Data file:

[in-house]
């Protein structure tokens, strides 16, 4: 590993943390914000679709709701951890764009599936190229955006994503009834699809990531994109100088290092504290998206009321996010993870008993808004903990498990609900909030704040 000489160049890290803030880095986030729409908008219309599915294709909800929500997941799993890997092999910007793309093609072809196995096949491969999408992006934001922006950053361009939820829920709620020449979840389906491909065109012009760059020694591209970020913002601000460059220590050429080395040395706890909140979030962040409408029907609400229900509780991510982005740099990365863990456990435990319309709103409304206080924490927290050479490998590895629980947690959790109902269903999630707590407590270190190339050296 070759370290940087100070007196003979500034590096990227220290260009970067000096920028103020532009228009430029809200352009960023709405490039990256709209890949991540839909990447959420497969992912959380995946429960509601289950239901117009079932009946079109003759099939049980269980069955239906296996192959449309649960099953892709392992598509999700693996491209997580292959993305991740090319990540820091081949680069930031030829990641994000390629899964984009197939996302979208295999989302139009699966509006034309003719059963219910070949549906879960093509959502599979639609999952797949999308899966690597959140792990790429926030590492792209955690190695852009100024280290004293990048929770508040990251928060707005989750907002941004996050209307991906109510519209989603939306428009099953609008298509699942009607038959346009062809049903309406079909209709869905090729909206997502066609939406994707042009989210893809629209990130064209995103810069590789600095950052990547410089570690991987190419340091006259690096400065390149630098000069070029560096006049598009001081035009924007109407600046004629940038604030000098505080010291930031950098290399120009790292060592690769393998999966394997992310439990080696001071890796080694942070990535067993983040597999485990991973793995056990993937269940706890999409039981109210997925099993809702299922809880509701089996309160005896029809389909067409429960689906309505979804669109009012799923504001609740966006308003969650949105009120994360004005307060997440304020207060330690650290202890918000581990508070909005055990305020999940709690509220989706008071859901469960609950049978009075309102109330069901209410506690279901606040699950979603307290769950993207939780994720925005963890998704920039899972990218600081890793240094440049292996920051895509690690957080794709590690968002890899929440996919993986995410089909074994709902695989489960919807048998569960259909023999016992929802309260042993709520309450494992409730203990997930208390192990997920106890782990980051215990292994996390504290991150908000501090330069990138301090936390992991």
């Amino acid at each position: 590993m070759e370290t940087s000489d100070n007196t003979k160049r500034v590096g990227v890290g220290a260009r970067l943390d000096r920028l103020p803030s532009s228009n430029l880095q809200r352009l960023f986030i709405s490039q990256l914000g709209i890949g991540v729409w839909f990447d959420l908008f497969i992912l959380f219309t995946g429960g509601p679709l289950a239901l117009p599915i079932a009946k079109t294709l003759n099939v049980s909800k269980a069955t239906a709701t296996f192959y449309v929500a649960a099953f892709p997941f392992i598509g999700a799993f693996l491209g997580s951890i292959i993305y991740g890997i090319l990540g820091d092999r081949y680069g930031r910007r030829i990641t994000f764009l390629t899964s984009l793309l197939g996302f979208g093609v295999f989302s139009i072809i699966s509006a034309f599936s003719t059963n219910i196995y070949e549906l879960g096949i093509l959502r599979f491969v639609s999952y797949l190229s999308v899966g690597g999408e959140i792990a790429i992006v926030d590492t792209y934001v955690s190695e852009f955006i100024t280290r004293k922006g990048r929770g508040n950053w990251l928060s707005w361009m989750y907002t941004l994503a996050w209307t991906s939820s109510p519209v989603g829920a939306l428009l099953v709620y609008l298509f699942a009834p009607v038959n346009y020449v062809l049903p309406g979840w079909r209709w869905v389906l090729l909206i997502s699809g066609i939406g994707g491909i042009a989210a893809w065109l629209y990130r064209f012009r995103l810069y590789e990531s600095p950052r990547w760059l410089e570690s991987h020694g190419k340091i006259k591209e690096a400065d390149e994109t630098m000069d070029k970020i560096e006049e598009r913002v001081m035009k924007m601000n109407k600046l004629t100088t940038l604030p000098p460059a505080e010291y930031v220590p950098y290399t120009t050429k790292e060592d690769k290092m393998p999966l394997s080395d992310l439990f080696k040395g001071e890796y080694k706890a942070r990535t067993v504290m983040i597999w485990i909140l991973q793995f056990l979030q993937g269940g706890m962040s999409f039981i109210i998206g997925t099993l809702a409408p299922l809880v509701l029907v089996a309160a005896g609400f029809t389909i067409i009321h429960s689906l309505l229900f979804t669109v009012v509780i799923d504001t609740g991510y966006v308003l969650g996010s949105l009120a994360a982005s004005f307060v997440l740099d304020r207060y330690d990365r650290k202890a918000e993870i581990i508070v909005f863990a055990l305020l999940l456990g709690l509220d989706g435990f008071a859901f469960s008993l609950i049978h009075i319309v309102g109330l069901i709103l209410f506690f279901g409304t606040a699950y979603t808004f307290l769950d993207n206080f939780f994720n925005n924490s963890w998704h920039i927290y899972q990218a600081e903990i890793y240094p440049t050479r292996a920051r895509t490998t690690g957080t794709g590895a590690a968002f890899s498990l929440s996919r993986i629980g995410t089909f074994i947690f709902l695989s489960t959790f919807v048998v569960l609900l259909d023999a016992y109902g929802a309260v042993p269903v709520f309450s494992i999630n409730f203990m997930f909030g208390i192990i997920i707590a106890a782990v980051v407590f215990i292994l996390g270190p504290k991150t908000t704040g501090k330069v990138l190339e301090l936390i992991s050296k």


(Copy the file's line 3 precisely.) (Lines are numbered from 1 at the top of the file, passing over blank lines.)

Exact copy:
């Amino acid at each position: 590993m070759e370290t940087s000489d100070n007196t003979k160049r500034v590096g990227v890290g220290a260009r970067l943390d000096r920028l103020p803030s532009s228009n430029l880095q809200r352009l960023f986030i709405s490039q990256l914000g709209i890949g991540v729409w839909f990447d959420l908008f497969i992912l959380f219309t995946g429960g509601p679709l289950a239901l117009p599915i079932a009946k079109t294709l003759n099939v049980s909800k269980a069955t239906a709701t296996f192959y449309v929500a649960a099953f892709p997941f392992i598509g999700a799993f693996l491209g997580s951890i292959i993305y991740g890997i090319l990540g820091d092999r081949y680069g930031r910007r030829i990641t994000f764009l390629t899964s984009l793309l197939g996302f979208g093609v295999f989302s139009i072809i699966s509006a034309f599936s003719t059963n219910i196995y070949e549906l879960g096949i093509l959502r599979f491969v639609s999952y797949l190229s999308v899966g690597g999408e959140i792990a790429i992006v926030d590492t792209y934001v955690s190695e852009f955006i100024t280290r004293k922006g990048r929770g508040n950053w990251l928060s707005w361009m989750y907002t941004l994503a996050w209307t991906s939820s109510p519209v989603g829920a939306l428009l099953v709620y609008l298509f699942a009834p009607v038959n346009y020449v062809l049903p309406g979840w079909r209709w869905v389906l090729l909206i997502s699809g066609i939406g994707g491909i042009a989210a893809w065109l629209y990130r064209f012009r995103l810069y590789e990531s600095p950052r990547w760059l410089e570690s991987h020694g190419k340091i006259k591209e690096a400065d390149e994109t630098m000069d070029k970020i560096e006049e598009r913002v001081m035009k924007m601000n109407k600046l004629t100088t940038l604030p000098p460059a505080e010291y930031v220590p950098y290399t120009t050429k790292e060592d690769k290092m393998p999966l394997s080395d992310l439990f080696k040395g001071e890796y080694k706890a942070r990535t067993v504290m983040i597999w485990i909140l991973q793995f056990l979030q993937g269940g706890m962040s999409f039981i109210i998206g997925t099993l809702a409408p299922l809880v509701l029907v089996a309160a005896g609400f029809t389909i067409i009321h429960s689906l309505l229900f979804t669109v009012v509780i799923d504001t609740g991510y966006v308003l969650g996010s949105l009120a994360a982005s004005f307060v997440l740099d304020r207060y330690d990365r650290k202890a918000e993870i581990i508070v909005f863990a055990l305020l999940l456990g709690l509220d989706g435990f008071a859901f469960s008993l609950i049978h009075i319309v309102g109330l069901i709103l209410f506690f279901g409304t606040a699950y979603t808004f307290l769950d993207n206080f939780f994720n925005n924490s963890w998704h920039i927290y899972q990218a600081e903990i890793y240094p440049t050479r292996a920051r895509t490998t690690g957080t794709g590895a590690a968002f890899s498990l929440s996919r993986i629980g995410t089909f074994i947690f709902l695989s489960t959790f919807v048998v569960l609900l259909d023999a016992y109902g929802a309260v042993p269903v709520f309450s494992i999630n409730f203990m997930f909030g208390i192990i997920i707590a106890a782990v980051v407590f215990i292994l996390g270190p504290k991150t908000t704040g501090k330069v990138l190339e301090l936390i992991s050296k």